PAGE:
The Resident Evil (RE) franchise has had a rocky past. In 1996, the original Resident Evil defined the survival horror genre by trapping players in a claustrophobic mansion with tricky puzzles, limited ammo, and awkward camera angles that enhanced the tension. Recent games in the series have eschewed survival horror in favor of a more action-oriented experience, culminating in 2012’s disappointing Resident Evil 6.
Plot and Atmosphere
Aside from the over-the-top action, the recent RE games feature well-equipped protagonists, further defeating the purpose of survival horror. RE 7 fixes this by putting the player into the shoes of Ethan, an ordinary guy whose wife Mia has been missing for three years and is presumed dead. When she contacts him out of the blue, he travels to a remote part of Louisiana to track her down, and is soon captured by the psychotic Baker family hell-bent on killing him.
In terms of horror, RE 7 strikes a good balance between tension and pay-off. Having Jack Baker suddenly pop out of a window with an axe and start chasing you is just as satisfying as slowly creeping around the corner, nervous simply because you’re almost out of ammo and might see something wild.
If you explore, finding files and notes hidden around the house reveals more information about its residents and the story behind your wife’s disappearance. You can also inspect some items like vases and boxes that can be opened to reveal helpful items, rewarding exploration. The music ramps up at the right moments, and little touches like seeing guts all over your weapon after killing an enemy up-close show great attention to detail.
You’ll spend about half your time with RE 7 in combat and the other half exploring and solving basic puzzles. Aside from one standout moment that we won’t mention for spoilers, these puzzles aren’t anything complex.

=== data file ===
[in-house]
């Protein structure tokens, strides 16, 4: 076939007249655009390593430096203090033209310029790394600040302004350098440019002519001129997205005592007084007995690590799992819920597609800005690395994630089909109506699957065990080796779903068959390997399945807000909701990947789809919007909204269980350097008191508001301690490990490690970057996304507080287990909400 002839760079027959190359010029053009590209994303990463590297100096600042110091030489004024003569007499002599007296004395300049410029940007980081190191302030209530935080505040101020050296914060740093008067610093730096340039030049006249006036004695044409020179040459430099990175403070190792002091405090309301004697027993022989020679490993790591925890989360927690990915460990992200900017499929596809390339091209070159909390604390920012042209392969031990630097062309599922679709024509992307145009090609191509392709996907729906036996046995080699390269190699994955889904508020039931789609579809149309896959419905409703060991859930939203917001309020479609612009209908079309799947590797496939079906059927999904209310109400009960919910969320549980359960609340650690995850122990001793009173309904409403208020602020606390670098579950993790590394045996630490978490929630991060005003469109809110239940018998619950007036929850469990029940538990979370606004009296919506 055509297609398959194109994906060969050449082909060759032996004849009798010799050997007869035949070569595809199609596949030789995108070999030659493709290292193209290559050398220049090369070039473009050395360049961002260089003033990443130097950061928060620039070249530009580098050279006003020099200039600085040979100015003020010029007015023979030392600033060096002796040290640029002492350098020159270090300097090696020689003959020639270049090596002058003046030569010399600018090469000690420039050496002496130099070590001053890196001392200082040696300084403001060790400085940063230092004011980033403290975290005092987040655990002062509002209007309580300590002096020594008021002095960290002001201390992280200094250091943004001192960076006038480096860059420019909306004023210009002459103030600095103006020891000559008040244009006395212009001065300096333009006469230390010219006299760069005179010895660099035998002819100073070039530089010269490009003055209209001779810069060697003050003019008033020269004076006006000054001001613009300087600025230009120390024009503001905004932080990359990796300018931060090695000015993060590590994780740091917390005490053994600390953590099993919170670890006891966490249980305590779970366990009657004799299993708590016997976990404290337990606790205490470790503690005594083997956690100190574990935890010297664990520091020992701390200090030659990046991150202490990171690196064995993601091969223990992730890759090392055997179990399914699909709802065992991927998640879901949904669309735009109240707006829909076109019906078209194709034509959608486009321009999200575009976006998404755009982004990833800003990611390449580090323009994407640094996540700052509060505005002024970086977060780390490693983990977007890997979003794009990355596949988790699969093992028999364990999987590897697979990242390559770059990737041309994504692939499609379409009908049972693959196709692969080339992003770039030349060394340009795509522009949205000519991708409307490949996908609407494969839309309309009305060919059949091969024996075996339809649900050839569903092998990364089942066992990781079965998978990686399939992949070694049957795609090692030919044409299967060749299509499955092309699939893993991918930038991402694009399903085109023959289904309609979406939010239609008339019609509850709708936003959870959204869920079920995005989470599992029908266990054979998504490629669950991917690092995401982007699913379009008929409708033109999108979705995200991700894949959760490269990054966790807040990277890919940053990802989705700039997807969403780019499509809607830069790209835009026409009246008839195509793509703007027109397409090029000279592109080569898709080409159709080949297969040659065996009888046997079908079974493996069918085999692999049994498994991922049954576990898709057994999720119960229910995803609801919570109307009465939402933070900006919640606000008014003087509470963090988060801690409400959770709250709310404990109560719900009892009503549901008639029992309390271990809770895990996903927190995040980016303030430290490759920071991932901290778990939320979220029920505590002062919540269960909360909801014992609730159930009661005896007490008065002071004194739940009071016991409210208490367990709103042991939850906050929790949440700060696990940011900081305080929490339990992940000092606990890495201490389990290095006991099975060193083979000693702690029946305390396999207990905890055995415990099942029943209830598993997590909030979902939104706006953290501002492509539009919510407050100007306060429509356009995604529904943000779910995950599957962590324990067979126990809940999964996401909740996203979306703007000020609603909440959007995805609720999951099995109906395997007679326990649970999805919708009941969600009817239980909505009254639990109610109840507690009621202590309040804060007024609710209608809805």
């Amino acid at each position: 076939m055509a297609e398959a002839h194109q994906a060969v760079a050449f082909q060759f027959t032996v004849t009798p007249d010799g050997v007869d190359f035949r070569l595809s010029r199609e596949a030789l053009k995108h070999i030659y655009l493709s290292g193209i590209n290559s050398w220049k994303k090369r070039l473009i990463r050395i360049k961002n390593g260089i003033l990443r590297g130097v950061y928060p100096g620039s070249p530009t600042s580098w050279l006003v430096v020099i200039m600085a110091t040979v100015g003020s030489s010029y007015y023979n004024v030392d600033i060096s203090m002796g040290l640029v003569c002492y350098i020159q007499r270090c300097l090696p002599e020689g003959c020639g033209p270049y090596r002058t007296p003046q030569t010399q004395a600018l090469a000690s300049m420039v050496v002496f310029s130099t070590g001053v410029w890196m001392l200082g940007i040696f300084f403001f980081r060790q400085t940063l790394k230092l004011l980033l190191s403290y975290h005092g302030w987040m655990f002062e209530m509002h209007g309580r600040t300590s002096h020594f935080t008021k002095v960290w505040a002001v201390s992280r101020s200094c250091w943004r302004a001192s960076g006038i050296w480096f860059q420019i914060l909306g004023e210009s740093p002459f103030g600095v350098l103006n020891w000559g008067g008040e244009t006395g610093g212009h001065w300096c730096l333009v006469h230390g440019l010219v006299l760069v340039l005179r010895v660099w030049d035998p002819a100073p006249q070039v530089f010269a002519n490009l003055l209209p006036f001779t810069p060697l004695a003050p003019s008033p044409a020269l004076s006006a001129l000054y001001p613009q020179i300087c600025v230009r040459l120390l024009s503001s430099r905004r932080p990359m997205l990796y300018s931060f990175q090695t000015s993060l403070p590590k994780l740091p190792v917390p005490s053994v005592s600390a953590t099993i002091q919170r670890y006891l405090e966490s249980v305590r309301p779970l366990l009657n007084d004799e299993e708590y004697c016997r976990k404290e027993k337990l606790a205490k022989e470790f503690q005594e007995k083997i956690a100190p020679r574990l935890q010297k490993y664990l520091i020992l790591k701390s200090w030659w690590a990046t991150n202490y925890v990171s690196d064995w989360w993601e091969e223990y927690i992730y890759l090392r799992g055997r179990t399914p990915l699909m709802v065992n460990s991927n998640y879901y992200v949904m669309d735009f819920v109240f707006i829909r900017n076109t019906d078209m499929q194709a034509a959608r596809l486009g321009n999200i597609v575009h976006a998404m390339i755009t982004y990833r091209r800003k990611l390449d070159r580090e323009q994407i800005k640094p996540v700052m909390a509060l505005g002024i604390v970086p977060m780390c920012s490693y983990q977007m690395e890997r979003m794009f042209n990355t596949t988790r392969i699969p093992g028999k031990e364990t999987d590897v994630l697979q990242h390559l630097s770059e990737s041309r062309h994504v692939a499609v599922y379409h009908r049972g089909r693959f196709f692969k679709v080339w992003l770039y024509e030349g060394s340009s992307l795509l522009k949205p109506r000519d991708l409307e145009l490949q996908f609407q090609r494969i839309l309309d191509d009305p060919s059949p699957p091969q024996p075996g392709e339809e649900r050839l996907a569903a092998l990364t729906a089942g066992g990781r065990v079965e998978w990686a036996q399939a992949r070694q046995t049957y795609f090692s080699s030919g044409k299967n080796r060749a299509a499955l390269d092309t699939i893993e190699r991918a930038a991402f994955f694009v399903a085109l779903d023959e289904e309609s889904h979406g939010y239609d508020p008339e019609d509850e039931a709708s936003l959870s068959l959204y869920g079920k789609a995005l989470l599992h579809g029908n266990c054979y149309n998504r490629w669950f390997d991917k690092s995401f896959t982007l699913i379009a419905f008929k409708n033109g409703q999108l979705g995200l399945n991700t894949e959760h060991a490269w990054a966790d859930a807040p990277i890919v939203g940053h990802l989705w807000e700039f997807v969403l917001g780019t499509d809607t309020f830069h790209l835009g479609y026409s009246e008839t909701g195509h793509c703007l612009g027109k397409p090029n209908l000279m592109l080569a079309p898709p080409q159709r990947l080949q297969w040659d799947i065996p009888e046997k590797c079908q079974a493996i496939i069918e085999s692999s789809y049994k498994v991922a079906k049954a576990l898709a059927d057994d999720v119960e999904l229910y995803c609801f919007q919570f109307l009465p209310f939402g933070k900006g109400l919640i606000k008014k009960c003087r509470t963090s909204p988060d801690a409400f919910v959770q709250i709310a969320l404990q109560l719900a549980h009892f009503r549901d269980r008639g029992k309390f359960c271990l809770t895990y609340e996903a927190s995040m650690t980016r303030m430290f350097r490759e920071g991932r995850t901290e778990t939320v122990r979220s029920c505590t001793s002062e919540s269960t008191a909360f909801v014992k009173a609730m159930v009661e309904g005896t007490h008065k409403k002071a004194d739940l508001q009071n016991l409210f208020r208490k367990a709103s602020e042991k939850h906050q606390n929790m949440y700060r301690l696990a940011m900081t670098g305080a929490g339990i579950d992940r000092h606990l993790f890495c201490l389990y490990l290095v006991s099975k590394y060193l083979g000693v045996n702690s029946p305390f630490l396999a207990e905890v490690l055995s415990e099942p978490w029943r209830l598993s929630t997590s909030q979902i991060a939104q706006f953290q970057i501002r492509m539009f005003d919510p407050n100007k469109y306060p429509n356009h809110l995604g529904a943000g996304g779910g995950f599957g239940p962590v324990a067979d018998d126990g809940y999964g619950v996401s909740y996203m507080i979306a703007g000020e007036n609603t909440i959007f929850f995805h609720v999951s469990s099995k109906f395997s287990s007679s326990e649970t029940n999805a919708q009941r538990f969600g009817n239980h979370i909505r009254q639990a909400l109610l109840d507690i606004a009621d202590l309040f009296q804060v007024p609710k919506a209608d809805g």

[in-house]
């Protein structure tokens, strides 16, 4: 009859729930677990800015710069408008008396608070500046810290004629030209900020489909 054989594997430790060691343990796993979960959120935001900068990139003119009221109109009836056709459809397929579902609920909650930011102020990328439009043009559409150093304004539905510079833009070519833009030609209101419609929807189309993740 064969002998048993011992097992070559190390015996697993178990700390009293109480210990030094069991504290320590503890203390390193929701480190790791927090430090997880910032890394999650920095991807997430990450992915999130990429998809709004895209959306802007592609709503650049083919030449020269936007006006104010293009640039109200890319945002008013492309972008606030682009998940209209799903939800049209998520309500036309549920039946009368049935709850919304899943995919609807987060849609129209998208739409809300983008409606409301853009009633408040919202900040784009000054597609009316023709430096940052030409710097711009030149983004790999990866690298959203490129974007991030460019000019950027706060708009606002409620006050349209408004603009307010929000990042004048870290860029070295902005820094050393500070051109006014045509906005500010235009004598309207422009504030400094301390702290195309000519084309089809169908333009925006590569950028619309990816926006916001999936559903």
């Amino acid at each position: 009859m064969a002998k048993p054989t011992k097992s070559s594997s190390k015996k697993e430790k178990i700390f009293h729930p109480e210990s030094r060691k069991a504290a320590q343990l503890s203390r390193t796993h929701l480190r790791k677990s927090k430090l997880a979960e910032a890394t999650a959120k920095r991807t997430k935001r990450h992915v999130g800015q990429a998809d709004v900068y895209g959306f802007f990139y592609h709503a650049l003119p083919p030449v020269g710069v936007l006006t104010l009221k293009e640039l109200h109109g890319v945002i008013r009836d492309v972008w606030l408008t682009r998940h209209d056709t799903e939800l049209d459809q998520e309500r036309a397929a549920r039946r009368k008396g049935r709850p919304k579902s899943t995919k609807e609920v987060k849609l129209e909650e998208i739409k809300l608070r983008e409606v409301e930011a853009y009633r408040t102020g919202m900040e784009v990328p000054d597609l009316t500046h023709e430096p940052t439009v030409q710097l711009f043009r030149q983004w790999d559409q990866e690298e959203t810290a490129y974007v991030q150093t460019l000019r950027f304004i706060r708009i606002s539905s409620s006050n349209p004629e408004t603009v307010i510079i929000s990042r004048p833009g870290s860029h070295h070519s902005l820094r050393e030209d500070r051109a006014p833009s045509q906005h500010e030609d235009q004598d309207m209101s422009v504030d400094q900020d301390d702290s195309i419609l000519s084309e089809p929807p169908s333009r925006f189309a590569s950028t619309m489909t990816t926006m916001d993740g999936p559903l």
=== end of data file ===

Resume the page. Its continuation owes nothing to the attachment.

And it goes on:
Like past RE games, 7 has limited inventory space. This means you have to constantly monitor what you’re carrying and weigh the pros and cons of holding, say, more ammo at the cost of missing out on a healing item. You can find both ready-to-use items like ammo and medicine, and raw ingredients that you can combine into what you need most.
While you’re able to upgrade your carrying capacity a few times, there were a few moments of item management we found tedious. It’s frustrating when you need to pick up a key, but don’t have any slots left. This leaves you to choose either dropping a valuable item to make room, or making the trek all the way back to a safe room to deposit something into a box.
Combat against standard enemies is excellent. Ammo is scarce enough that you can’t waste it, but never so low that you feel powerless. Dealing with the shaky camera while you carefully aim your pistol at a monster’s head is tense, and the weapons feel just right. The shotgun’s powerful kick is a particular highlight.
What’s not so hot are the boss fights. You’ll only encounter a few, but they’re clunky and don’t have the tension of fighting normal enemies. Because the area you’re fighting in doesn’t have much room to run and you have to spend what seems like all your ammo shooting the boss, the fights fall short.
For instance, during one boss fight you pick up a chainsaw and notice that the escape door is barricaded. Because you can’t tell that you’re damaging the boss if you hit it, and since game tells you that the barricaded door will “take something strong to destroy,” I assumed that you were supposed to escape, not fight. In actuality, you have to kill the boss before you leave. The loading menu provides some tips that will help you figure out boss fights eventually, but having to restart several times really breaks the immersion.
On a better note, RE 7 introduces a neat mechanic with its videotapes. A few times throughout the adventure, you’ll find a VHS tape that you can pop into a tape player. These let you play through past moments from another character’s perspective, and provide gameplay hints since the tape covers the area you’re about to enter.
You’ll also receive a few special items that make subsequent playthroughs easier. Completionists can collect a handful of optional items throughout the quest, along with a few tough Trophies such as finishing the game using only three healing items.
Should You Buy It?
Resident Evil 7 is a fantastic game. It makes amazing use of its first-person perspective and induces chilling horror from the setting and mechanics. Aside from some less-than-great boss battles, simple puzzles, and occasionally-tedious item management, RE 7 does everything right. The faint of heart need not apply due to the always-on bloody anxiety, but this is a must-play for horror fans.
However, we don’t recommend buying it at full price now. If you can borrow or rent Resident Evil 7, play it as soon as possible. Otherwise, wait for a price drop. There’s free DLC coming soon, along with a $30 season pass for more content, but $60 is a bit much for a game you can complete in a few days.